Tuesday, 4 August 2009

Hamish Henderson memorial lecture

Last year the Edinburgh People's Festival initiated the Hamish Henderson Memorial lecture. Hamish Henderson [ 1919-2002] was a remarkable figure in Scottish culture, celebrated in many different ways. He was a poet, song writer and scholar who wrote Elegies for the Dead in Cyrenaica about his experiences as a soldier in North Africa during World War 2. As the father of the Scottish folk music revival in post war Scotland he left us the wonderful anthem Freedom Come All Ye. He took the Italian surrender in World War 2 and translated the work of the celebrated Italian writer and thinker Antonio Gramsci into English. He established the ground breaking School of Scottish Studies at Edinburgh University and was also the founder of the Edinburgh People's Festival in 1951. He even found time to turn down an OBE.
In last years inaugural lecture Hamish Henderson's biographer and close friend Mr Timothy Neat delivered a thoroughly engrossing talk about the man to a highly appreciative sell out crowd.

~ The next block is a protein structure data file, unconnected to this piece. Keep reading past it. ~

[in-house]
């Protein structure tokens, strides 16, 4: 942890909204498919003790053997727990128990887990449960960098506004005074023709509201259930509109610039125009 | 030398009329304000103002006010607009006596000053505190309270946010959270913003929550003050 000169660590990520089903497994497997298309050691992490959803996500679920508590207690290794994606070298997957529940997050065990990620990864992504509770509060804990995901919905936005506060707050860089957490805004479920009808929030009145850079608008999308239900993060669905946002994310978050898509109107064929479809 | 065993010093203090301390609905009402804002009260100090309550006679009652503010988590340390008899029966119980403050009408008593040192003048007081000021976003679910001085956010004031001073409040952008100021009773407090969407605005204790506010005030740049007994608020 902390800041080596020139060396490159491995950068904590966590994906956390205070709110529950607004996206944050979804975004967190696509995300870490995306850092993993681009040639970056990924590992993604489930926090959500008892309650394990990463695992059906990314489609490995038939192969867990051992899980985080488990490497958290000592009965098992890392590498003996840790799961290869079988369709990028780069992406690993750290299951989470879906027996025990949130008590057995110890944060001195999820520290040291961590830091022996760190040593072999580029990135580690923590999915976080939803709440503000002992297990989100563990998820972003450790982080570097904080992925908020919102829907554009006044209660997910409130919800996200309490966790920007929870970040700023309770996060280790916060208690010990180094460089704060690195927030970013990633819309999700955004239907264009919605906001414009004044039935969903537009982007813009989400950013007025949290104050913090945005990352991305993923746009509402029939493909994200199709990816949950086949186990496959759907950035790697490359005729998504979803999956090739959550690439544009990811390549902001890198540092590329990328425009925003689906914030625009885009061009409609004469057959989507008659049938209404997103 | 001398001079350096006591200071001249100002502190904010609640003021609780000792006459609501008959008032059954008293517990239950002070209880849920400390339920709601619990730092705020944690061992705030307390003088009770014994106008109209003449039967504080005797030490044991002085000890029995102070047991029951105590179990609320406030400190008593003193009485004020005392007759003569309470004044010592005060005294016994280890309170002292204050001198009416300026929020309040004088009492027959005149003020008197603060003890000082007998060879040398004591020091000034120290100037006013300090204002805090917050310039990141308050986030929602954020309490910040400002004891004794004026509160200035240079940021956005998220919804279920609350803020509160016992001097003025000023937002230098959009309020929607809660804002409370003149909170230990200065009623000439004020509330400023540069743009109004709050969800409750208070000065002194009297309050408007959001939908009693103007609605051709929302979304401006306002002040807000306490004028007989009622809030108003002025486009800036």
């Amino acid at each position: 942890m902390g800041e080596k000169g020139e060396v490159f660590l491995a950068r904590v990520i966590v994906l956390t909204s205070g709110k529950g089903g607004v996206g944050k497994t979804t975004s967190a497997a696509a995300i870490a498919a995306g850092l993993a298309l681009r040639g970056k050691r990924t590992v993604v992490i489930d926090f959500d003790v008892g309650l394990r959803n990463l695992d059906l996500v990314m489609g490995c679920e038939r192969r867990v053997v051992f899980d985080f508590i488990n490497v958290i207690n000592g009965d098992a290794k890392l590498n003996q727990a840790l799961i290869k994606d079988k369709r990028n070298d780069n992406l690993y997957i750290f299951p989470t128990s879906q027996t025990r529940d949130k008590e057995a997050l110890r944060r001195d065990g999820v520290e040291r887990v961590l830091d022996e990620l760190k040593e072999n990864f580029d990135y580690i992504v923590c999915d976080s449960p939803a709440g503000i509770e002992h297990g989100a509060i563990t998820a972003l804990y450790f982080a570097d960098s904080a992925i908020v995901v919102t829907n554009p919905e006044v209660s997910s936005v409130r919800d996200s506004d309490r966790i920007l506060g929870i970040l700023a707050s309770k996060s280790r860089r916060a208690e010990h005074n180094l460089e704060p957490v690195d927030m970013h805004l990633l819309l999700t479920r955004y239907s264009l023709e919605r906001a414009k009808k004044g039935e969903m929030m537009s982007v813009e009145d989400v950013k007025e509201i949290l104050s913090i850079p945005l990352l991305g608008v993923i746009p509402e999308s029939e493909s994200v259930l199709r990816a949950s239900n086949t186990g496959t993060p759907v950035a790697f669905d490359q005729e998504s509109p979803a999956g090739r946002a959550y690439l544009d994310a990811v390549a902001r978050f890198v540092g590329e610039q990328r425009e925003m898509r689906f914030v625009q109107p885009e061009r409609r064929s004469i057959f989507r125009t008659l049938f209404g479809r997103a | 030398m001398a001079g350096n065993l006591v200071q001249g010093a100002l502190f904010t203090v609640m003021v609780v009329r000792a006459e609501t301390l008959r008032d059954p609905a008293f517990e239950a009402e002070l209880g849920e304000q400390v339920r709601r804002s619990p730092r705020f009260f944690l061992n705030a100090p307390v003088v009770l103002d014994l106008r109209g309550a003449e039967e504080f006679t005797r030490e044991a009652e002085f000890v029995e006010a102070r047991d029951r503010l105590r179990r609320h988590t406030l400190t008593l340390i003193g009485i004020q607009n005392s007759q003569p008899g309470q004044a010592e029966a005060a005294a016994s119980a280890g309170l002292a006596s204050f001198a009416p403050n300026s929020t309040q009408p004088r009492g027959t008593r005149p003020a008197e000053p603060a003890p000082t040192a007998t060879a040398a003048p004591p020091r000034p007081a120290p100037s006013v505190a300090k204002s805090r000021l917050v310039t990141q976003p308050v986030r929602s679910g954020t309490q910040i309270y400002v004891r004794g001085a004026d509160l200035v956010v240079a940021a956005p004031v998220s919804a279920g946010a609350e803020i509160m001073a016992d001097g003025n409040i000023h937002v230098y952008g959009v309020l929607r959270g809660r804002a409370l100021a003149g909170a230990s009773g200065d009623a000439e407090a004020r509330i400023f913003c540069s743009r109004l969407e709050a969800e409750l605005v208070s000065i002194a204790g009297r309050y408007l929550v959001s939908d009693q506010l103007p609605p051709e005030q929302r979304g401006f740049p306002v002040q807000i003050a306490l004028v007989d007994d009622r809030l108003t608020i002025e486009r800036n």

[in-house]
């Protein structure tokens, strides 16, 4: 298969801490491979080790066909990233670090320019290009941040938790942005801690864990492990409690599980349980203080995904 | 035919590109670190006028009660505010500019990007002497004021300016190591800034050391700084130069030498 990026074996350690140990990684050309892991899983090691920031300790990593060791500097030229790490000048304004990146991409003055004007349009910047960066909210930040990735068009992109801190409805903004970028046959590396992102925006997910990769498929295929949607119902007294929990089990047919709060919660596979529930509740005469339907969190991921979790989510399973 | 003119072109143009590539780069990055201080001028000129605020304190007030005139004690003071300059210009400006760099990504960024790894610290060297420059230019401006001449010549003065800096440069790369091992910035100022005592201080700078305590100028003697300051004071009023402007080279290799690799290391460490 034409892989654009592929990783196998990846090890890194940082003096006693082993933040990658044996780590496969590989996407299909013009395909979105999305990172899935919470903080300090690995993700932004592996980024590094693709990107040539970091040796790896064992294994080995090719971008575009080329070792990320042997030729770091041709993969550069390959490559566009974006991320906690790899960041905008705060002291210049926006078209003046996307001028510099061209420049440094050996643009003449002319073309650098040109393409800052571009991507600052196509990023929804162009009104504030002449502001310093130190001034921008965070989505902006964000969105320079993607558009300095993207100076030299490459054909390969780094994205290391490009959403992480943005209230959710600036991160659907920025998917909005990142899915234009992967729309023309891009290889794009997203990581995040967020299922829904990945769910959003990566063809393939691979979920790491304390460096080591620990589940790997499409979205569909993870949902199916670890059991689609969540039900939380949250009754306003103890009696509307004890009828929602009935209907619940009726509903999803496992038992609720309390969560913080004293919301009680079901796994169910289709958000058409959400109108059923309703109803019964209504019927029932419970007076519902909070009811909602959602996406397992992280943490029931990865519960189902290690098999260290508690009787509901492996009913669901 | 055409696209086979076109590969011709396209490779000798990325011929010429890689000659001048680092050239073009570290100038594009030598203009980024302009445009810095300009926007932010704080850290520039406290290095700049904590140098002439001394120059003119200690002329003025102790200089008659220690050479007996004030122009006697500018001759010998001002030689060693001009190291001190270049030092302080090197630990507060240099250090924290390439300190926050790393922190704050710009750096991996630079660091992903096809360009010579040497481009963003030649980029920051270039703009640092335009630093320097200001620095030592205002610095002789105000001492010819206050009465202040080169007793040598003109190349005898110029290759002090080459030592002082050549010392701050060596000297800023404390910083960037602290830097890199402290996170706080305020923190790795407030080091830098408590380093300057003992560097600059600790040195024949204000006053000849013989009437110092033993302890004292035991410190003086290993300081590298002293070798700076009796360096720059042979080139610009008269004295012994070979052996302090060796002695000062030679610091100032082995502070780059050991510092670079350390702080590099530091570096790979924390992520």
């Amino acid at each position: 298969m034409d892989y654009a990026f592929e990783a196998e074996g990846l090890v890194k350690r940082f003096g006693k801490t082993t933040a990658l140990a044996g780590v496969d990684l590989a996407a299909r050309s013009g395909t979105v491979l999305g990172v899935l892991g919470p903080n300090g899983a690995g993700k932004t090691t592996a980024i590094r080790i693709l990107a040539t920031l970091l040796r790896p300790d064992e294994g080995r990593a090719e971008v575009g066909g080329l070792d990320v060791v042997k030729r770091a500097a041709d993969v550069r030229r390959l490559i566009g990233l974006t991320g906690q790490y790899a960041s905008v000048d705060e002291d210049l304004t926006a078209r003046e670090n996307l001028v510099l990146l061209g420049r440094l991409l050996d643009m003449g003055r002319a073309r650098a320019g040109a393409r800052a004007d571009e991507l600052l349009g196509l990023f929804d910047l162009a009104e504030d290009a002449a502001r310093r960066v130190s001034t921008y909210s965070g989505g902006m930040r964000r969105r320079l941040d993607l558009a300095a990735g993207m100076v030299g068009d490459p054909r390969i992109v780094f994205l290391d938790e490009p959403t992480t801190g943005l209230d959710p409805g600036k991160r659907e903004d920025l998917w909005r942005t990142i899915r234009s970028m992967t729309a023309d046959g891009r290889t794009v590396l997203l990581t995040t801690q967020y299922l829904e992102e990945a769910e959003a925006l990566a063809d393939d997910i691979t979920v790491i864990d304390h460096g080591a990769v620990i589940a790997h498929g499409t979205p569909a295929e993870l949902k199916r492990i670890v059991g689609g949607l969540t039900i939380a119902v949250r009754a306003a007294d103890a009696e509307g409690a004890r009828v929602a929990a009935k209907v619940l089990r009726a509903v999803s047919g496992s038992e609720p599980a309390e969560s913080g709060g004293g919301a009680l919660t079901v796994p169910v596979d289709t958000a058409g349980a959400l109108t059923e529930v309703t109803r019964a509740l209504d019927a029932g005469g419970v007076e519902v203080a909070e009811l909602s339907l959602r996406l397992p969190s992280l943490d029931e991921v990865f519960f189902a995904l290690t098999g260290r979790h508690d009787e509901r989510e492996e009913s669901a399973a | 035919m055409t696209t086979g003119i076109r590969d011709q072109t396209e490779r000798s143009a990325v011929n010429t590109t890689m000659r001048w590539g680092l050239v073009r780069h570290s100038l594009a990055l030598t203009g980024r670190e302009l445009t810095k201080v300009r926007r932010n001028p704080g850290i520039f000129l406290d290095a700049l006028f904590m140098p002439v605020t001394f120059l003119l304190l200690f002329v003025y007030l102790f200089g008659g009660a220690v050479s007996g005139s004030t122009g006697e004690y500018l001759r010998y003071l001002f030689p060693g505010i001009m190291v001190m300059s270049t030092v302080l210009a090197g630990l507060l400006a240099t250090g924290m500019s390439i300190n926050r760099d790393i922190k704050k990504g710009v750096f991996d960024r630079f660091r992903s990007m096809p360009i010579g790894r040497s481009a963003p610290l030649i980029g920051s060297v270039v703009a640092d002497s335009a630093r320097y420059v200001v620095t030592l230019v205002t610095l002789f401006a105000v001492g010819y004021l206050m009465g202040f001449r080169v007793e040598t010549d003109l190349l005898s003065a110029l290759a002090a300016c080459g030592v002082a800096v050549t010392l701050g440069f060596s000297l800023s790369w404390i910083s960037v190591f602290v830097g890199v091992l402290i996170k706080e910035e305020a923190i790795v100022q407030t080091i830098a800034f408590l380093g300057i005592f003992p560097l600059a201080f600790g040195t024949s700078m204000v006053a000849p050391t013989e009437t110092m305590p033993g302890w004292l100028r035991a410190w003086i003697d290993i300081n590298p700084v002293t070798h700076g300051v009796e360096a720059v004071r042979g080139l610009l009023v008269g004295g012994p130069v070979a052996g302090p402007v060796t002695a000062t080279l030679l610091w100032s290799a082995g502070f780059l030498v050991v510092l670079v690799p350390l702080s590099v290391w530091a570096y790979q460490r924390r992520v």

The Edinburgh People's Festival is absolutely delighted to announce that this years lecture will be delivered by Dr Fred Freeman a celebrated authority on Hamish Henderson from the School of Scottish Studies at Edinburgh University. Fred recently presented an acclaimed hour long special on Hamish's life and legacy on BBC Radio Four.
The lecture takes place on Wednesday 12th August at the Nelson Hall in St Leonards [7.30pm] which is not far from where Hamish Henderson used to live. It is widely expected to be another sell out crowd so get there early if you want a seat.

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